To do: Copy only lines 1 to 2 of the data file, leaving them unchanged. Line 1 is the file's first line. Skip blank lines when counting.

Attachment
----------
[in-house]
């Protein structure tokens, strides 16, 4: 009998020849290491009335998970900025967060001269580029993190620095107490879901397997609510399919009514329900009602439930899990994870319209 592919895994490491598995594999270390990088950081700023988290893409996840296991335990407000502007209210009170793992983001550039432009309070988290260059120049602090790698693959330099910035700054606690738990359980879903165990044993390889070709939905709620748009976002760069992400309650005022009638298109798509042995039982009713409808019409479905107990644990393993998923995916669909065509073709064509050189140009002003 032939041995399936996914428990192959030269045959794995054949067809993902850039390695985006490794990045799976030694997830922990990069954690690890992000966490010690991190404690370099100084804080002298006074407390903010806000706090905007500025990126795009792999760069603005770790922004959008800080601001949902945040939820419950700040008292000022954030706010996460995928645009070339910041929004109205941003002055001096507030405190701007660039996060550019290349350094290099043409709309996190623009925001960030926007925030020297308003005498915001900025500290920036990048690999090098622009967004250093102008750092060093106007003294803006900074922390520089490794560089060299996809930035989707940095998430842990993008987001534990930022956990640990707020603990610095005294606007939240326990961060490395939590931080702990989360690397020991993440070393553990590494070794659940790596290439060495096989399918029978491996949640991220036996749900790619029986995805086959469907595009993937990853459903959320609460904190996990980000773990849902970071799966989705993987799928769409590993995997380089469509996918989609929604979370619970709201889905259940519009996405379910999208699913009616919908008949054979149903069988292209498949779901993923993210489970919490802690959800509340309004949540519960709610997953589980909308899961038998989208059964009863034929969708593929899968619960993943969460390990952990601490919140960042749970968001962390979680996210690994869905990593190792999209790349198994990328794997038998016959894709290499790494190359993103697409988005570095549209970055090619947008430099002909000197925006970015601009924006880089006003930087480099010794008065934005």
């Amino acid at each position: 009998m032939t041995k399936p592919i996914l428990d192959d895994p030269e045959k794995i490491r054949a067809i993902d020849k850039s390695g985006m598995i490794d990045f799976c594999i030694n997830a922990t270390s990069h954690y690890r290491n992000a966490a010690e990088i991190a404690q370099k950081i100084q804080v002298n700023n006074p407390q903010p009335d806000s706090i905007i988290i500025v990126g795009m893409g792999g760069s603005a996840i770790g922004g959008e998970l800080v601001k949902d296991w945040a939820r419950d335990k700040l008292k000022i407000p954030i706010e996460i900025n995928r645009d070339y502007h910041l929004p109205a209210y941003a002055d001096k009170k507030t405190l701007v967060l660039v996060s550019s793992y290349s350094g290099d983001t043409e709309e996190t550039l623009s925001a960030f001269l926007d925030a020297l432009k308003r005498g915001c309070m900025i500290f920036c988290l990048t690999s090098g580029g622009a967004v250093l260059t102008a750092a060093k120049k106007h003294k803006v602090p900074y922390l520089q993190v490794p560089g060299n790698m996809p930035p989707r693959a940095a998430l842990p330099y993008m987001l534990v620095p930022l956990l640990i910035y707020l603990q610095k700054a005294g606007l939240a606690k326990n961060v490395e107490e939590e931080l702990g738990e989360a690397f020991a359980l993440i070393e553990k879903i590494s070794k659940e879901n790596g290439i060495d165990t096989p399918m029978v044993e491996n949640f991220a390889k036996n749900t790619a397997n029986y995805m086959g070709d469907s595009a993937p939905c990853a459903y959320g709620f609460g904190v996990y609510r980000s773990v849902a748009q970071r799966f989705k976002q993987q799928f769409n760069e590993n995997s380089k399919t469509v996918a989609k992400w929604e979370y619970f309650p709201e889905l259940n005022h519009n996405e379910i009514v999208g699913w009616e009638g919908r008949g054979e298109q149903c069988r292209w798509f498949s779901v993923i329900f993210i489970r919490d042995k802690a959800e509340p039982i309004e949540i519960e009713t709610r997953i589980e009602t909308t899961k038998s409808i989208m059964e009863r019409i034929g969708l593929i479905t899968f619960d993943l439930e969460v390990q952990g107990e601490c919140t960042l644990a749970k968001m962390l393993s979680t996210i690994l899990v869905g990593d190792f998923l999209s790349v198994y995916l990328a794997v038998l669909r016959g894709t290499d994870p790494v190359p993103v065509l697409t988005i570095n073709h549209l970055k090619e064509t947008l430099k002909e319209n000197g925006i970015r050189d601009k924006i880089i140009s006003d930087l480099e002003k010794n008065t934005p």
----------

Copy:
[in-house]
């Protein structure tokens, strides 16, 4: 009998020849290491009335998970900025967060001269580029993190620095107490879901397997609510399919009514329900009602439930899990994870319209 592919895994490491598995594999270390990088950081700023988290893409996840296991335990407000502007209210009170793992983001550039432009309070988290260059120049602090790698693959330099910035700054606690738990359980879903165990044993390889070709939905709620748009976002760069992400309650005022009638298109798509042995039982009713409808019409479905107990644990393993998923995916669909065509073709064509050189140009002003 032939041995399936996914428990192959030269045959794995054949067809993902850039390695985006490794990045799976030694997830922990990069954690690890992000966490010690991190404690370099100084804080002298006074407390903010806000706090905007500025990126795009792999760069603005770790922004959008800080601001949902945040939820419950700040008292000022954030706010996460995928645009070339910041929004109205941003002055001096507030405190701007660039996060550019290349350094290099043409709309996190623009925001960030926007925030020297308003005498915001900025500290920036990048690999090098622009967004250093102008750092060093106007003294803006900074922390520089490794560089060299996809930035989707940095998430842990993008987001534990930022956990640990707020603990610095005294606007939240326990961060490395939590931080702990989360690397020991993440070393553990590494070794659940790596290439060495096989399918029978491996949640991220036996749900790619029986995805086959469907595009993937990853459903959320609460904190996990980000773990849902970071799966989705993987799928769409590993995997380089469509996918989609929604979370619970709201889905259940519009996405379910999208699913009616919908008949054979149903069988292209498949779901993923993210489970919490802690959800509340309004949540519960709610997953589980909308899961038998989208059964009863034929969708593929899968619960993943969460390990952990601490919140960042749970968001962390979680996210690994869905990593190792999209790349198994990328794997038998016959894709290499790494190359993103697409988005570095549209970055090619947008430099002909000197925006970015601009924006880089006003930087480099010794008065934005």